Down The Docks The Talking Turned…

…’As some are striving to survive, the others thrive’

I posted this song last year and once before that as well but sitting watching one of the Top Of The Pops reruns last week I was struck  (again) by the brilliance and magic, the faith and devotion of Pete Wylie’s Mighty Wah! in the mid 80s. Come Back sounds like a love song but the verses read as a clarion call, a stand against Thatcher and forces of greed, a call for community and to stand together, a shout to those forced out by economic forces beyond their control to return to the city and to their roots. That reads as much for 2017 as it did for 1984. Pete said on Twitter recently that he wrote and played every instrument of Come Back except for the backing vocal by partner Josie Jones. In the TOTP clip Josie looks amazing, hands on hips, alongside Pete in his leather trousers and blow dried hairdo.

Sadly Josie, a big figure on the Liverpool art and music scene, died in 2015. She had also been the voice of Big hard Excellent Fish’s Imperfect List, which I’ve also posted before here and in its updated form here.

Come Back (The Return Of The Randy Scouse Git)

How good is that? How could you ever get tired of hearing that? ‘It’s all up to you, yes it’s all up to you!’

Advertisements

Come Back

Pete Wylie has a version of The Mighty Wah! back out on the road with a handful of gigs this month and bunch more in November. It is a blogging requirement by constitution and tradition that The Story Of The Blues is posted by music blogs at least once annually. I’ve posted it before and a very smart re-edit version which some of you enjoyed a lot. In a break with expectation instead I’m posting another 12″ Wylie epic from 1984.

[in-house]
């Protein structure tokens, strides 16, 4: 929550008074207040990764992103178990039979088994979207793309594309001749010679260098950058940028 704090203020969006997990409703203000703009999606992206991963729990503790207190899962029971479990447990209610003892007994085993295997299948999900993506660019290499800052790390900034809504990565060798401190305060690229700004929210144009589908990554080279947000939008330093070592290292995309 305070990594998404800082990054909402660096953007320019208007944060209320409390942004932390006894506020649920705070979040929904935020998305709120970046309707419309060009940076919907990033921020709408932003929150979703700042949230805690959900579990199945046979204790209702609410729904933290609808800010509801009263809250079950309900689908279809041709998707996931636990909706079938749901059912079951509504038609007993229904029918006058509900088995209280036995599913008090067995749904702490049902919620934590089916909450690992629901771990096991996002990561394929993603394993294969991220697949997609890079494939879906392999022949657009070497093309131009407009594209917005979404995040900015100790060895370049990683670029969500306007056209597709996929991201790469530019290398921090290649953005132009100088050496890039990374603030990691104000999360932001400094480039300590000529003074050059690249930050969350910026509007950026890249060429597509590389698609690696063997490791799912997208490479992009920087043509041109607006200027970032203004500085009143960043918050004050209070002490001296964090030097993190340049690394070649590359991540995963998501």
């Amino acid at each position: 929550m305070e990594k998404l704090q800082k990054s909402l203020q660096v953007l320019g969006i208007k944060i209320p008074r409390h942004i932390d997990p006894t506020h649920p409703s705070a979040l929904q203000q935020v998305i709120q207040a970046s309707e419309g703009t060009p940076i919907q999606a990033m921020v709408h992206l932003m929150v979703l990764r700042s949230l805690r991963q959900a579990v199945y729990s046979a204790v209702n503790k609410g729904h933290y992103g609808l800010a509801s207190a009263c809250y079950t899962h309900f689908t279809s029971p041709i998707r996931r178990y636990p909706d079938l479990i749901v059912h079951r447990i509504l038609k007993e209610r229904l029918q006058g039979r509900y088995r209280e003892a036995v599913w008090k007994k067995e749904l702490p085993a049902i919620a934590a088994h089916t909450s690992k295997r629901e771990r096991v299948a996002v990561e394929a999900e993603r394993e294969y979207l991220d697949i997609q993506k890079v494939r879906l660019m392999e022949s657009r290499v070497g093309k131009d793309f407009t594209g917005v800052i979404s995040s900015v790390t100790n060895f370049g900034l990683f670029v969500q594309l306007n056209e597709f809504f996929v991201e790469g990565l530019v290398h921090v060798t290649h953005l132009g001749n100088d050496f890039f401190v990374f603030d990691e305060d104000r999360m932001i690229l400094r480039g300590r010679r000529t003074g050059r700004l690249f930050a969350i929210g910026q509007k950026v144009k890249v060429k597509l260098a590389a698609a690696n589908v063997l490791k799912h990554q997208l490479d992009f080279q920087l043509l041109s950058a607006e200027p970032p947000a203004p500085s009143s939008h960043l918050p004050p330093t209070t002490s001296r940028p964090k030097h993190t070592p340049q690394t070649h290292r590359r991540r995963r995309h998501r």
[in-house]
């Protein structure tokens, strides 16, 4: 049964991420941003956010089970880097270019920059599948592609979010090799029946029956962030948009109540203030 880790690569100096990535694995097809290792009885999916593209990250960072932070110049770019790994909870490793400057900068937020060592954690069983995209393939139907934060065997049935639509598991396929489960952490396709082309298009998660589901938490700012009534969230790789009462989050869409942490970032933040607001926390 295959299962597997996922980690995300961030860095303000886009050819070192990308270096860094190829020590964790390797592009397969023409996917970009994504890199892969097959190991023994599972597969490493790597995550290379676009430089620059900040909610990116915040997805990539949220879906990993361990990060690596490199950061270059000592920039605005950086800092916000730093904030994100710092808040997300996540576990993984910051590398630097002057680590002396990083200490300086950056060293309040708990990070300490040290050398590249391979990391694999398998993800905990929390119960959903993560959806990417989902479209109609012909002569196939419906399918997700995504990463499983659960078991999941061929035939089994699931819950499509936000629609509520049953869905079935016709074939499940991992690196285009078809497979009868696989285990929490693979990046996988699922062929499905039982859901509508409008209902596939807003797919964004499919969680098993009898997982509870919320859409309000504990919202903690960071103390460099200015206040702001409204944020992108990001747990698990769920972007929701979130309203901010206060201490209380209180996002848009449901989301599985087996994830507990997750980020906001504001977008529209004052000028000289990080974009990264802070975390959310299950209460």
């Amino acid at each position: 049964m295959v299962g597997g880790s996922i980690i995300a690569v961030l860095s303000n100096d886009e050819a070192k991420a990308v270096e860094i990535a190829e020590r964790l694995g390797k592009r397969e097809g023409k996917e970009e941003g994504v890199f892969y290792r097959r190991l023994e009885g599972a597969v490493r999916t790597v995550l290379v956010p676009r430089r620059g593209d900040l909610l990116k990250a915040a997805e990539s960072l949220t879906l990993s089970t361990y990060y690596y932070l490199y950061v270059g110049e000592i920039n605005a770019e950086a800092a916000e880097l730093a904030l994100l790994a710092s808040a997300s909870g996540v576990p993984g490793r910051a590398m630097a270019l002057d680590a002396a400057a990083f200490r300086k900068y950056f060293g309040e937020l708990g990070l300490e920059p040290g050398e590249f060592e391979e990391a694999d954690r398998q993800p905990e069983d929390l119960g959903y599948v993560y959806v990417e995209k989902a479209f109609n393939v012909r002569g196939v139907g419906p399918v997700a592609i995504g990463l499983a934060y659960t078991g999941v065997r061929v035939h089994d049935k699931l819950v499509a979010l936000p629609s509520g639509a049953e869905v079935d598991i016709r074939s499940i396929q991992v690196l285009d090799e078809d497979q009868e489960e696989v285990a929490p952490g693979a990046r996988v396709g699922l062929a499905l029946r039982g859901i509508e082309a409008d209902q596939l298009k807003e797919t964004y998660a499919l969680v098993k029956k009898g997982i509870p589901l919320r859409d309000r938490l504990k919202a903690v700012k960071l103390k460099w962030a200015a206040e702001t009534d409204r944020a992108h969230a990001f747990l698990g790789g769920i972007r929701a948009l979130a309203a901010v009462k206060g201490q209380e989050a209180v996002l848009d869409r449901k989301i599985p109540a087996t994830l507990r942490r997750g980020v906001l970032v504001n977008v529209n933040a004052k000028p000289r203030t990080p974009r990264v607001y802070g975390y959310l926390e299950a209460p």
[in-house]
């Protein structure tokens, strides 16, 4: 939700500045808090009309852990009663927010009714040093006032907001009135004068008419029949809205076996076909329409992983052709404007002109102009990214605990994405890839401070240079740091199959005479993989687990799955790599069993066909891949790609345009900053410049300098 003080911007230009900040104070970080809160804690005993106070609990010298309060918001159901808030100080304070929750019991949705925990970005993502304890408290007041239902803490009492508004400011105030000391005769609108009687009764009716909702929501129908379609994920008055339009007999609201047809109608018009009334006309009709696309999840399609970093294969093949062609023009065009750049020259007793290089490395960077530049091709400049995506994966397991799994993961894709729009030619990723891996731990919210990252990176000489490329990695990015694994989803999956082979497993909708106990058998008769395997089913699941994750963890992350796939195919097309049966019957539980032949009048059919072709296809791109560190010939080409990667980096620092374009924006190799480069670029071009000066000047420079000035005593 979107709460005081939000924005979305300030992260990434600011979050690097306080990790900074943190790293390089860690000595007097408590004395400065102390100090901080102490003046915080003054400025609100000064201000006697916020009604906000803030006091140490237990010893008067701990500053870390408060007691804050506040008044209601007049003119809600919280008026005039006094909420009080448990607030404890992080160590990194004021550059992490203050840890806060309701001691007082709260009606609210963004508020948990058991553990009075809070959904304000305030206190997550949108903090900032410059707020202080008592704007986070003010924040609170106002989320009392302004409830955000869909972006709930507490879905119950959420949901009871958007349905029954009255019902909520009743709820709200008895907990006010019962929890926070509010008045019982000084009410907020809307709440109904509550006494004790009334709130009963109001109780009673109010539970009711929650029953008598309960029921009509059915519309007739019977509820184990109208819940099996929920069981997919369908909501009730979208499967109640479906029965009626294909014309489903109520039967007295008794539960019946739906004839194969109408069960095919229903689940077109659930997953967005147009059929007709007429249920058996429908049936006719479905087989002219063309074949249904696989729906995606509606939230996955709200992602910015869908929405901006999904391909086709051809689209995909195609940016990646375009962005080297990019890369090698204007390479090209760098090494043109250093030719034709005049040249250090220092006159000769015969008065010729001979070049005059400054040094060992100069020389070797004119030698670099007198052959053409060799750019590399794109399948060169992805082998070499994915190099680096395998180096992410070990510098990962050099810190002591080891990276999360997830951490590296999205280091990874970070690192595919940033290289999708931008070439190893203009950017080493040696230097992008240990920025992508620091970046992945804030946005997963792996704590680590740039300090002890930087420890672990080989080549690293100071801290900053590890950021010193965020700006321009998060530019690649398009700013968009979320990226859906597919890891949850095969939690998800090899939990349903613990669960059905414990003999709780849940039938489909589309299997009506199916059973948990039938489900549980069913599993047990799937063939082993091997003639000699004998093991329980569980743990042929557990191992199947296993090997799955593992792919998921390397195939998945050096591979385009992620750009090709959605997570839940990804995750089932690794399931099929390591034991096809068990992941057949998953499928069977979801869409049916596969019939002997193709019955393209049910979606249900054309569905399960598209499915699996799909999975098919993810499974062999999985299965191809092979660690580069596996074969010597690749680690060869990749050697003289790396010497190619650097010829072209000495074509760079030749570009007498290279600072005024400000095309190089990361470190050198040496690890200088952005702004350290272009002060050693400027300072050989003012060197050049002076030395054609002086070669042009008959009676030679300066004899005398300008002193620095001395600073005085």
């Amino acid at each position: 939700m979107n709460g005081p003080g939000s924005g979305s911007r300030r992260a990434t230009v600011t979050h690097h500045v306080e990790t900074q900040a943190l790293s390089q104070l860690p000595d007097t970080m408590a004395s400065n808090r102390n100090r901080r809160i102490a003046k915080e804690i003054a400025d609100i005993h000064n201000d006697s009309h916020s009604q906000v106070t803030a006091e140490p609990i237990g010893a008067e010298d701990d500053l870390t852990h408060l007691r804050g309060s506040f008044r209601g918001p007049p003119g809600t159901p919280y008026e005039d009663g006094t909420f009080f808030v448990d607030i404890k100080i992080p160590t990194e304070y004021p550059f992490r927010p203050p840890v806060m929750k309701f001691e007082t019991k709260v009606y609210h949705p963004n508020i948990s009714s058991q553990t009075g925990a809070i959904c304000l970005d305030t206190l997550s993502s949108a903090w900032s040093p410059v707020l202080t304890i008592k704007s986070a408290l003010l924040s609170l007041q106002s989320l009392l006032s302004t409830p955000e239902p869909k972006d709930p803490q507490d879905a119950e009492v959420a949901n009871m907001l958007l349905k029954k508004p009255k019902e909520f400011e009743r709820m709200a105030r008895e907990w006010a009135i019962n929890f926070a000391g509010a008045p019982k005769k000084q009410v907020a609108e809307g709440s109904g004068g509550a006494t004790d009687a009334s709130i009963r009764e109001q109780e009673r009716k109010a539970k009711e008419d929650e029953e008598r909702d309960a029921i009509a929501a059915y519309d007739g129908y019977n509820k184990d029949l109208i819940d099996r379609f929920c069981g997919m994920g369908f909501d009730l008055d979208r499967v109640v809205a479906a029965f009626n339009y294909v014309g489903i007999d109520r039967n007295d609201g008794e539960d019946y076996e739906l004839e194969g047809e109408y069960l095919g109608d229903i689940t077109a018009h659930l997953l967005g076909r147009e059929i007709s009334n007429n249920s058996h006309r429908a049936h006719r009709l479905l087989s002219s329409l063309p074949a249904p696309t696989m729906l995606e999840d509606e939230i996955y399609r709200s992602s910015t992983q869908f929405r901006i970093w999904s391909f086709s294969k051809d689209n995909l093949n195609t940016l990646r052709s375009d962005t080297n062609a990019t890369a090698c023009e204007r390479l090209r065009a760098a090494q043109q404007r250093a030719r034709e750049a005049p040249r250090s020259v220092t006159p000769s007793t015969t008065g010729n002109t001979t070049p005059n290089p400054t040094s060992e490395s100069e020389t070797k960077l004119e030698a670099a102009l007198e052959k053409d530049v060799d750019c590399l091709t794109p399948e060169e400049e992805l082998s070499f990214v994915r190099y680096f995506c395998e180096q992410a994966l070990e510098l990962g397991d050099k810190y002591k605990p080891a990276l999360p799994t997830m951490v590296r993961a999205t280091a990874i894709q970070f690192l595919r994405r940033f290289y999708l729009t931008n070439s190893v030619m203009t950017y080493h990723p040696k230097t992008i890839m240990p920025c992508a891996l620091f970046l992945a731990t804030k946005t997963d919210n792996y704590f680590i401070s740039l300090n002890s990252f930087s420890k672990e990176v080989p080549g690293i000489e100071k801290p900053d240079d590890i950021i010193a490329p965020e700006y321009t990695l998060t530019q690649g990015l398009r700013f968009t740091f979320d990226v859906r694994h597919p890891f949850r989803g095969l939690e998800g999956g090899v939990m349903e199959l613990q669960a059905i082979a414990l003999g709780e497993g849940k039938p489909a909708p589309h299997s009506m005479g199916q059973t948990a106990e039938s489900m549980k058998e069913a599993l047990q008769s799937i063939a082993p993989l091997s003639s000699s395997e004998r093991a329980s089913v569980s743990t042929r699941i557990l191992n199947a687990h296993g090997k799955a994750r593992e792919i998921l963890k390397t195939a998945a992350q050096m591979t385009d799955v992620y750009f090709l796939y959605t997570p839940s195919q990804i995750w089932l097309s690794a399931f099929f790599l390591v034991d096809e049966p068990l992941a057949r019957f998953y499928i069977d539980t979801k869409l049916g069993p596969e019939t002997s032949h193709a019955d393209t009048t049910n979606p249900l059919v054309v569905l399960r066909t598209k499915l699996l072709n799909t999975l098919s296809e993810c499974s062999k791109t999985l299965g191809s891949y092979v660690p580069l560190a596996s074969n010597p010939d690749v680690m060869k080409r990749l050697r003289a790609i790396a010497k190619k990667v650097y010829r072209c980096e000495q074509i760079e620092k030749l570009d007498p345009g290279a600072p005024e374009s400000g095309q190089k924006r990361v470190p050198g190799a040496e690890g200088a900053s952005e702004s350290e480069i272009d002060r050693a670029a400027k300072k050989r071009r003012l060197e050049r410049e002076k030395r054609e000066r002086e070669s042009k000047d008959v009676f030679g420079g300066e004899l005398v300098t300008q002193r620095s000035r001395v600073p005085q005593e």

Come Back (The Story Of The Reds) and the Devil In Miss Jones (Combined and Extended)

And The Question Is Answered

This is an updated version of Big Hard Excellent Fish’s Imperfect List from a couple of years ago. The original came from the combined talents of Pete Wylie, Robin Guthrie and Josie Jones (and on the 1990 version Andrew Weatherall). The original list had range of targets from the late 80s and the re-worked list brings things up to date while also showing how little has changed.

Both versions mention Hillsborough. The justice the families of the 96 have been finally been given this week is truly right and proper. It also sadly confirms what many of us have known all along- that football fans in the late 80s were treated worse than cattle and seen as scum, that we were despised by an establishment that was engaged in something that was tantamount to class war and governed by a lying and corrupt government that colluded with a lying tabloid press that actually hated its readers, and that events were manipulated and covered up by at least one, probably two, corrupt police forces.

In 1989 I lived in Liverpool while at Liverpool University. I shared a house with a friend who was at Hillsborough, not the Leppings Lane End but another part of the ground. He returned home with both parts of his ticket- no one checked him into the ground. The Saturday after the disaster we were in Liverpool city centre. At six minutes past three the city centre stopped in absolute silence. Nothing moved and nobody spoke. It was one of the most moving, emotional minutes I’ve witnessed. As a Man United fan I’ve always felt deeply ashamed by the songs some of ‘our’ idiots sing and the heart of the matter is while it happened to be Liverpool fans who were unlawfully killed at Hillsborough in 1989, it could have been any of us, at another match, in another ground. Yes- this is justice for the 96 and for their families. But it is also justice for all of us.

Remember- don’t buy The Sun.